In Tarquinio Merula’s Canzonetta sopra alla nanna, time is linear; it fades away and begins again, like a fairy tale that has no end. The concern about the inevitable future, the healing power of music, expectation and hope. This 16th-century lullaby, with its unadorned, minimalistic form, converses with modern music.
A female voice and two wind instruments explore baroque shadings and modern dynamics, plunging into the palimpsest of female emotions. Multiphonics and improvisations bridge Tarquinio Merula’s audacious –and extremely bold for his time– take on composition with the aesthetic of modern music, in an absolutely original approach to orchestration.
The video follows Greek and foreign female figures, walking around rooms of historic buildings in the city, ballrooms and interwar lounges. It focuses on their silent, personal narrative. Labyrinthine paths of an urban tale, heart-breaking experiences hidden behind glances, tapestries, and fabrics. The hybrid aspect of Athens becomes the fascinating canvas for real-life stories of pain, toil and hope.
Concept –Dramaturgy: Margarita Syngeniotou, Dimitris Dimopoulos
Texts: Dimitris Dimopoulos
Director: Michalis Asthenidis
Piano: Nicholas Vassiliou
Host, Scientific collaborator: Dimitris Dimopoulos
Chef, Astrologer, Journalist, Grande Dame of the Stage: Margarita Syngeniotou
Telephone intervention: Dimitris Paksoglou
A light-entertainment TV show comes to shake the morning zone and keep you company with original segments that will both inform and entertain you. Cooking, games with many prizes, astrology, but also unexpected interviews with famous and beloved figures, promise to accompany you and take you on a short journey away from the problems and concerns of everyday life.
Music, of course, could not be absent from such a journey; a faithful road companion through the memories of a sweet (but also playful!) past and the hopes for a better future. But, for the time being, stay tuned and share the joy, the fun, and the liveliness of the creative team and our guests that only GNOod morning offers!
Based on an idea of mezzo-soprano Margarita Syngeniotou and texts by stand-up comedian and librettist Dimitris Dimopoulos, GNOod morning draws inspiration from the exaggeration in the presentation of TV morning shows and the exuberance of the operatic stage, and create a hybrid of language and music that reintroduces already existing music theatre works in a new comic context.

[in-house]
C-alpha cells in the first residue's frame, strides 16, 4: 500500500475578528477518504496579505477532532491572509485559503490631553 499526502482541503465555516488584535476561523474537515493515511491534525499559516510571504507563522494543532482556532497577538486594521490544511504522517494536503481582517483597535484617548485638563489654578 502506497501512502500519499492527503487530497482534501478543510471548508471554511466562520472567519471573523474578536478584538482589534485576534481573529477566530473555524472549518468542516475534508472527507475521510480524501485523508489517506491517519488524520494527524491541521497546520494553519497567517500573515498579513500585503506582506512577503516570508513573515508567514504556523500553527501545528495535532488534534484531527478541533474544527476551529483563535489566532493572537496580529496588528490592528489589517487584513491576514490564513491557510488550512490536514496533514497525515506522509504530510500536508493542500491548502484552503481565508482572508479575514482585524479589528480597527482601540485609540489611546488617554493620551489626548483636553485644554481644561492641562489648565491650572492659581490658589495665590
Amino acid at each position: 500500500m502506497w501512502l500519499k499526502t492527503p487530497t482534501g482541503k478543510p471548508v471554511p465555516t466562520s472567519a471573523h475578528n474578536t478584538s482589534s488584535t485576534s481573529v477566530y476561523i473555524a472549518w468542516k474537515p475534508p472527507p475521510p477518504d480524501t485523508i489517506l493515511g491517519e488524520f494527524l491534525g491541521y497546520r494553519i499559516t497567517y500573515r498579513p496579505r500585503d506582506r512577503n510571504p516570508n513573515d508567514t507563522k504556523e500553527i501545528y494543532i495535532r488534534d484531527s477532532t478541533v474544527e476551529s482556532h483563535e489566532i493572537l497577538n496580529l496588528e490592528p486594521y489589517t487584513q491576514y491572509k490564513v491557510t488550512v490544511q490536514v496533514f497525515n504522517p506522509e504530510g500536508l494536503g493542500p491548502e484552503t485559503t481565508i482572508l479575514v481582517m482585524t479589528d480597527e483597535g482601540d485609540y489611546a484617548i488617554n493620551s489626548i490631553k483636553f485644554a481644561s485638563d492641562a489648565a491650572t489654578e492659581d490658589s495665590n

The Lady in the Moonlight by Yorgo Sicilianos
Μonodrama for mezzo-soprano, narrator, clarinet, viola and guitar, based on Yannis Ritsos’ poem The moonlight sonata.
Conductor –Narrator: Nikos Tsouchlos
Director: Costas Athousakis
Screenplay: Calliope Bredologou
Director of photography: Simos Sarketzis GSC
Montage: Dimitris Polidoropoulos
Costumes: Assi Dimitrolopoulou
Performance – Choreography: Elena Topalidou
Sound: Stefanos Efthymiou
Singer: Rosa Poulimenou-Cappon, mezzo-soprano
Musicians: Yannis Sambrovalakis (clarinet), Iris Louka (viola), Korina Vougiouka (guitar)
Dancers: Chrysoula Dimaki, Loukas Theodosopoulos, Marita Nikolitsa, Anastasia Pattelaki, Michalis Pinos, Stathis Tzouvaras
A dramatic monologue for mezzo-soprano, narrator, clarinet, viola and guitar, The Lady in the Moonlight (1977) is, from both the technical and the expressive point of view, one of the greatest achievements in the invaluable oeuvre of YorgoSicilianos(1920-2005), undoubtedly one of the most serious representatives of the Greek post-war musical avant-garde.
Based on the poem The Moonlight Sonata from Yannis Ritsos’ collection The Fourth Dimension, The Lady in the Moonlight consists of the “useless confession” of an aged woman, dressed in black, addressed to a silent, callous young man in an old room flooded with moonlight – as well as a shattering treatment of the passage of time, of decay, desire and narcissistic fantasy. At the apex of his aesthetic and intellectual maturity, Sicilianos poetically transmutes Ritsos’ text into a rigorously worked out fusion of melodic lyricism and speech-like enunciation, combining the arsenal of serial music with a deep, brooding romanticism – and also, in the background, the discreet (though theatrically irresistible) recollection of Beethoven’s Moonlight Sonata.
Using the original title of Beethoven’s Moonlight Sonata (“Sonata quasi una fantasia”) as a starting point, Costas Athousakis’ direction and Calliope Bredologou’s script follow the structure of Sicilianos’ work and the heartrending, often delirious monologue of Ritsos’ heroine, using the tools of cinema to capture the memories, unrequited desires and fantasies of the Woman in Black.
The film’s wager is a mix of naturalistic observation and absurdism, using as setting the exterior of a dilapidated villa by the sea in full daylight. There, the heroine engages in “introspection exercises” with the cooperation of six dancers, inviting the viewer to sort out the images flooding her discourse “in the manner of a fantasy”.
An intimate confession, an account of a life lived away from life, with an echoing phrase as its refrain: “Let me come with you…”.